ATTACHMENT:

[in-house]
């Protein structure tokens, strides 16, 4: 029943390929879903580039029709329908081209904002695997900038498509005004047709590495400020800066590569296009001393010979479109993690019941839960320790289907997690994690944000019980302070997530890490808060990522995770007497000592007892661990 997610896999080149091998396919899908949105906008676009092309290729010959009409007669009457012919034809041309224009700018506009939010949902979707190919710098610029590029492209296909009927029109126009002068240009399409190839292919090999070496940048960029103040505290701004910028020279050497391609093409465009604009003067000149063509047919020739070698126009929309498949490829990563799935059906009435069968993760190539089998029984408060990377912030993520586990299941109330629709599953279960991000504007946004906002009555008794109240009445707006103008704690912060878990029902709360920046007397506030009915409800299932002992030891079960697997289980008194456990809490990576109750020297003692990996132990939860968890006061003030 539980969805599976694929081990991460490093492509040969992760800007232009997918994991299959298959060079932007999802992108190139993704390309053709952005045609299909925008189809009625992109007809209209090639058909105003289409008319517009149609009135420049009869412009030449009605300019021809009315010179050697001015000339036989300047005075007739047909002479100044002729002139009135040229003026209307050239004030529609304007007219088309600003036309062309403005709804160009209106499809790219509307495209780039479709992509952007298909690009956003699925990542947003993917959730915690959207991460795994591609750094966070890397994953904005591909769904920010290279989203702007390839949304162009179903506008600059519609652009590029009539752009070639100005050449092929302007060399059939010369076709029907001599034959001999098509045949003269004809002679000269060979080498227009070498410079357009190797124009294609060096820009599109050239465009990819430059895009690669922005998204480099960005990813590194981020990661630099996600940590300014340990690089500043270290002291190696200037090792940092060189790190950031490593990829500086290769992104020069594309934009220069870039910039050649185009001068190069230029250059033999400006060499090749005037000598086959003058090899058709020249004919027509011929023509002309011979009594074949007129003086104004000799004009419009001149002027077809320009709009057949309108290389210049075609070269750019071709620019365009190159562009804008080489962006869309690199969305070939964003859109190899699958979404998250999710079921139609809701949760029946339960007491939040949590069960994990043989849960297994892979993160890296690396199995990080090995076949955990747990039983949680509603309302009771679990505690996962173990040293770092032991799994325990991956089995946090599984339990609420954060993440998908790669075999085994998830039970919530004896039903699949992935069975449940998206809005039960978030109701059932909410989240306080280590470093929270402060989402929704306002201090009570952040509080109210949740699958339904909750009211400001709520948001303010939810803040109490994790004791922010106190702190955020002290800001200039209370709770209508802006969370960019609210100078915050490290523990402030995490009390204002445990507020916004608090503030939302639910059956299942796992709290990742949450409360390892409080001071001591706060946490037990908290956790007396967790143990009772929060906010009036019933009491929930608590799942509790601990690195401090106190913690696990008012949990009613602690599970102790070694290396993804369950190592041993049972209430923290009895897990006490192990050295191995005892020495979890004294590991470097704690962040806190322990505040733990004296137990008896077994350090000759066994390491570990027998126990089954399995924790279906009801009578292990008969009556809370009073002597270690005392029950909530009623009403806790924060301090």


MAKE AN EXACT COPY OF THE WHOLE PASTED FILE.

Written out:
[in-house]
């Protein structure tokens, strides 16, 4: 029943390929879903580039029709329908081209904002695997900038498509005004047709590495400020800066590569296009001393010979479109993690019941839960320790289907997690994690944000019980302070997530890490808060990522995770007497000592007892661990 997610896999080149091998396919899908949105906008676009092309290729010959009409007669009457012919034809041309224009700018506009939010949902979707190919710098610029590029492209296909009927029109126009002068240009399409190839292919090999070496940048960029103040505290701004910028020279050497391609093409465009604009003067000149063509047919020739070698126009929309498949490829990563799935059906009435069968993760190539089998029984408060990377912030993520586990299941109330629709599953279960991000504007946004906002009555008794109240009445707006103008704690912060878990029902709360920046007397506030009915409800299932002992030891079960697997289980008194456990809490990576109750020297003692990996132990939860968890006061003030 539980969805599976694929081990991460490093492509040969992760800007232009997918994991299959298959060079932007999802992108190139993704390309053709952005045609299909925008189809009625992109007809209209090639058909105003289409008319517009149609009135420049009869412009030449009605300019021809009315010179050697001015000339036989300047005075007739047909002479100044002729002139009135040229003026209307050239004030529609304007007219088309600003036309062309403005709804160009209106499809790219509307495209780039479709992509952007298909690009956003699925990542947003993917959730915690959207991460795994591609750094966070890397994953904005591909769904920010290279989203702007390839949304162009179903506008600059519609652009590029009539752009070639100005050449092929302007060399059939010369076709029907001599034959001999098509045949003269004809002679000269060979080498227009070498410079357009190797124009294609060096820009599109050239465009990819430059895009690669922005998204480099960005990813590194981020990661630099996600940590300014340990690089500043270290002291190696200037090792940092060189790190950031490593990829500086290769992104020069594309934009220069870039910039050649185009001068190069230029250059033999400006060499090749005037000598086959003058090899058709020249004919027509011929023509002309011979009594074949007129003086104004000799004009419009001149002027077809320009709009057949309108290389210049075609070269750019071709620019365009190159562009804008080489962006869309690199969305070939964003859109190899699958979404998250999710079921139609809701949760029946339960007491939040949590069960994990043989849960297994892979993160890296690396199995990080090995076949955990747990039983949680509603309302009771679990505690996962173990040293770092032991799994325990991956089995946090599984339990609420954060993440998908790669075999085994998830039970919530004896039903699949992935069975449940998206809005039960978030109701059932909410989240306080280590470093929270402060989402929704306002201090009570952040509080109210949740699958339904909750009211400001709520948001303010939810803040109490994790004791922010106190702190955020002290800001200039209370709770209508802006969370960019609210100078915050490290523990402030995490009390204002445990507020916004608090503030939302639910059956299942796992709290990742949450409360390892409080001071001591706060946490037990908290956790007396967790143990009772929060906010009036019933009491929930608590799942509790601990690195401090106190913690696990008012949990009613602690599970102790070694290396993804369950190592041993049972209430923290009895897990006490192990050295191995005892020495979890004294590991470097704690962040806190322990505040733990004296137990008896077994350090000759066994390491570990027998126990089954399995924790279906009801009578292990008969009556809370009073002597270690005392029950909530009623009403806790924060301090």